By Melissa Fossum
By Lauren Wise
By New Times
By Amanda Savage
By Jason P. Woodbury
By Troy Farah
By New Times
Sure, maybe the Stooges and MC5 did influence a few trillion third-rate three-chorders, but not in such a way that was directly credited with shifting records in the millions. That is, not in the way the Dolls are given credit. Not if you have ever paid attention to how Brett Michaels, Nikki Sixx, Blackie Lawless or any of them blabbed on about the Dolls as influences. With those guys, it was all just verbal jizz; thinly veiled oedipal excuses to wear something frilly from Mom's closet.
We could yak on all day about this, too. And we could yak on about how some of the Dolls' antecedents like The Beatles, Stones and The Yardbirds came from other cool shit like Chuck Berry, Little Richard and Buddy Holly and all that. But, simply put, cool rock 'n' roll stopped providing the seed for cooler rock 'n' roll long ago, way before Nirvana. Traditionally, the real snippets of rock 'n' roll salvation were coughed up out of necessity by social rogues, guys that had no other options. And once it became admissible for any well-adjusted, ordinary suburban Joe to make records, rock 'n' roll collapsed under the weight of its own mediocrity, unable to redeem itself.
The New York Dolls--formed in early 1972 by budding clothing designers Sylvain Sylvain and Billy Murcia--were the culmination of all things slutty, Manhattan and desperate. Their sound had a harmonic instability, a tension and chaos like a train about to derail, held together by unlikely-but-hummable hooks. Besides guitarist Syl, the Dolls had the Jagger-ready theatrics of David Johansen, the unmistakably drony and tortured blues of Johnny Thunders' guitar, and the behind-the-beat bump of bassist Arthur Kane. By '73, drummer Murcia had died in a bathtub in England and was replaced by Jerry Nolan before the band even had a record deal.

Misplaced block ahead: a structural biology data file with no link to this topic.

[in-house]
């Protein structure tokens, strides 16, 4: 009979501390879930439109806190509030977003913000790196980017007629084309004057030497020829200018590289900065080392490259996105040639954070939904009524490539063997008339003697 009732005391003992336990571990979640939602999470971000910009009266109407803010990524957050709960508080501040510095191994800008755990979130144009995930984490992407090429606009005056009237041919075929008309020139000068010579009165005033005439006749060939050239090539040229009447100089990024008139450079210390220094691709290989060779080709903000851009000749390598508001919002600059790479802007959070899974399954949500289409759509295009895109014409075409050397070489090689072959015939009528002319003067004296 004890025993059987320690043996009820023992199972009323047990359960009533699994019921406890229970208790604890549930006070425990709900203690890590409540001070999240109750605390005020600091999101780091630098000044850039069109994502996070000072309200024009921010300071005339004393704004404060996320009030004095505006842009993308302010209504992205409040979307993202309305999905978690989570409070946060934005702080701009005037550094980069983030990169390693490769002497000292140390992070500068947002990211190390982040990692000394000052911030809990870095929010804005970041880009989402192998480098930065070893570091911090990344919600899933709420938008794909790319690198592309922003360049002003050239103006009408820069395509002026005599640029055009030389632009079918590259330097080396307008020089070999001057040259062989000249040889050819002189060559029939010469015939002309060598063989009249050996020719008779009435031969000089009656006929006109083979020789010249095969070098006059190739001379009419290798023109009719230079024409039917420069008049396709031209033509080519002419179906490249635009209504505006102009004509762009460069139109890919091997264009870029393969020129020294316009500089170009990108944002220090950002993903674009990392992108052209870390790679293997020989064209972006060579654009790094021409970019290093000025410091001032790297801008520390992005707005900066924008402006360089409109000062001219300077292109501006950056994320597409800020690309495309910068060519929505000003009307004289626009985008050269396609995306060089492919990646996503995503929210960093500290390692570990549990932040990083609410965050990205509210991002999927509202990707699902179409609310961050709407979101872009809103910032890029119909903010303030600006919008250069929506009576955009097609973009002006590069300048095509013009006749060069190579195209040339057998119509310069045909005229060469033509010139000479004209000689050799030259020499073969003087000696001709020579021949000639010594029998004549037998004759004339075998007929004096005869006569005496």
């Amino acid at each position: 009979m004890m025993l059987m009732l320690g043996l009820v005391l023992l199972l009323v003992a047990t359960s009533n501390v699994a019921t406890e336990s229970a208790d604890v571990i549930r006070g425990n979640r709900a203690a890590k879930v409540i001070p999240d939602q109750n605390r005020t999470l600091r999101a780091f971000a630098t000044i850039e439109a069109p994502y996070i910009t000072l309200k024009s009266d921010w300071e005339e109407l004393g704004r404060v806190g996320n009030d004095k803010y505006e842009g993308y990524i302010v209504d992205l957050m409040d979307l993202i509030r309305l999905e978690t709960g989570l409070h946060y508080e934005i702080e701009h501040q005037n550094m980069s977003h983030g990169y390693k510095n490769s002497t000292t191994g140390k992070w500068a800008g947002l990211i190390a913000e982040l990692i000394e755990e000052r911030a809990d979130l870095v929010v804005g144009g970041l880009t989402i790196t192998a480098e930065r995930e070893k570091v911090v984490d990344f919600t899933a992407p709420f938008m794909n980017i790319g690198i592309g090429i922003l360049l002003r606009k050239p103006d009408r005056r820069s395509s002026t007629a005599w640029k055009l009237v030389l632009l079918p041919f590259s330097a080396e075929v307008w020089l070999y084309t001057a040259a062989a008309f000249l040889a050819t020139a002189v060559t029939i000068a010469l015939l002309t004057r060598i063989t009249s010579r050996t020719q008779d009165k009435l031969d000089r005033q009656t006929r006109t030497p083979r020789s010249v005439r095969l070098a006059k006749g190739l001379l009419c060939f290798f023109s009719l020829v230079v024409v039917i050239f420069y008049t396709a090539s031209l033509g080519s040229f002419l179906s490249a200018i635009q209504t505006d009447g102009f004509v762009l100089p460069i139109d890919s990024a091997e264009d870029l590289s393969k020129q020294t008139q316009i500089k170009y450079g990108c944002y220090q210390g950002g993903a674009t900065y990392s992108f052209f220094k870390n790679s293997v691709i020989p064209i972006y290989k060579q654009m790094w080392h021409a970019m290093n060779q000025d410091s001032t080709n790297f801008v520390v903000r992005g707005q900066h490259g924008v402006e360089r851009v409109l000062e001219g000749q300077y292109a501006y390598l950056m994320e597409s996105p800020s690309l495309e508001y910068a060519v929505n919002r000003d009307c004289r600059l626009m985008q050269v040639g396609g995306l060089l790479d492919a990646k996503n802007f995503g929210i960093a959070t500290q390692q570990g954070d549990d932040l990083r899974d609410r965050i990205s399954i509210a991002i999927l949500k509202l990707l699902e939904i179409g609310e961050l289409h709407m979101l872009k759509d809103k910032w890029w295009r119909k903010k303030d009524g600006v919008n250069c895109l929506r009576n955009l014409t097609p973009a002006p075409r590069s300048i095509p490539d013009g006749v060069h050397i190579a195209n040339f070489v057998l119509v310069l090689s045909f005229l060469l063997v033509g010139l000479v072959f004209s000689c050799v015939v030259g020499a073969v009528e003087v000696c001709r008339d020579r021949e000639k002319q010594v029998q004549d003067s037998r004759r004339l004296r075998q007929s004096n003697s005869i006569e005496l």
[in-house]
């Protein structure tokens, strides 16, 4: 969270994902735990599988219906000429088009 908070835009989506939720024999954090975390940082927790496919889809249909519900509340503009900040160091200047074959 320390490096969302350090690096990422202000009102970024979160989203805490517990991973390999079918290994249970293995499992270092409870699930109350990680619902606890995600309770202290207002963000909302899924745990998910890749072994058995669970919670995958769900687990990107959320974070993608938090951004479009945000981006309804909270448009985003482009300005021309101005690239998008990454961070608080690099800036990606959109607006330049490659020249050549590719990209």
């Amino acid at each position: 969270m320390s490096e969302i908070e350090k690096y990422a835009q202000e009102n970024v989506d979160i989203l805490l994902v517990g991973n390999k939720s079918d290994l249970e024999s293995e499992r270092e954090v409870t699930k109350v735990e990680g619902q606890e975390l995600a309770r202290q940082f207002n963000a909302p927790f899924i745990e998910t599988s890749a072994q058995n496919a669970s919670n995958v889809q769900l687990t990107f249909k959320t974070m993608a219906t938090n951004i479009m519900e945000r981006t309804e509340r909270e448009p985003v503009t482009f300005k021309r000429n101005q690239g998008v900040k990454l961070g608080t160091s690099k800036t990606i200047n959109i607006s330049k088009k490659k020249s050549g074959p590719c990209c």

That year the Dolls were the toast of New York and anybody in possession of taste (or lack thereof). "At Max's Kansas City, those people did not exactly open up their arms to the New York Dolls 'cause we were threatening, we were the new generation," recalls Sylvain Sylvain over the phone from the home he shares with his wife in Atlanta.
"We were selling out seats, they needed our money to make their clubs stay open, and they didn't appreciate that. They thought they could just do that on their own with the Velvet Undergrounds, the Muddy Waters and introducing these old blues bands.
"Then, after we started playing, everybody who was in the whole Warhol crowd was hangin' around, and they all fuckin' started a band. Cherry Vanilla, Jayne County, Eric Emerson and the Magic Tramps."
As much a reaction to the hippies as a show of blatant, hammy show biz, the Dolls regularly wore makeup, pumps and women's garb. Their healthy sense of the absurd gave them just the right edge of irony to support songs about Vietnamese babies, subway trains and loneliness. In short, they made two of the finest rock 'n' roll records ever recorded (New York Dolls and the aptly coined In Too Much Too Soon).
The shocked kids of America were not ready or willing for any Dolls from New York. The band was just too New York. In 1975, a pre-Pistols Malcolm McLaren (a friend of Syl's from his designing days) appointed himself manager of the band. He altered the group's image by putting them in red patent leather with a hammer and sickle backdrop. Out with glam, in with communism. Shortly thereafter, the whole thing sputtered out in Florida.
Meanwhile, McLaren wanted Syl to move to England to join up with some kids he was going to call the Sex Pistols.
"When the Dolls broke up, Malcolm went back home to England and said he was our manager. After all that, I think the only two words that David and Malcolm ever had in common together was, 'Hey, why don't we put the red flag up?" Sylvain says with a laugh. "And that's what they did. Cyrinda Foxe and David sewed the whole thing up together.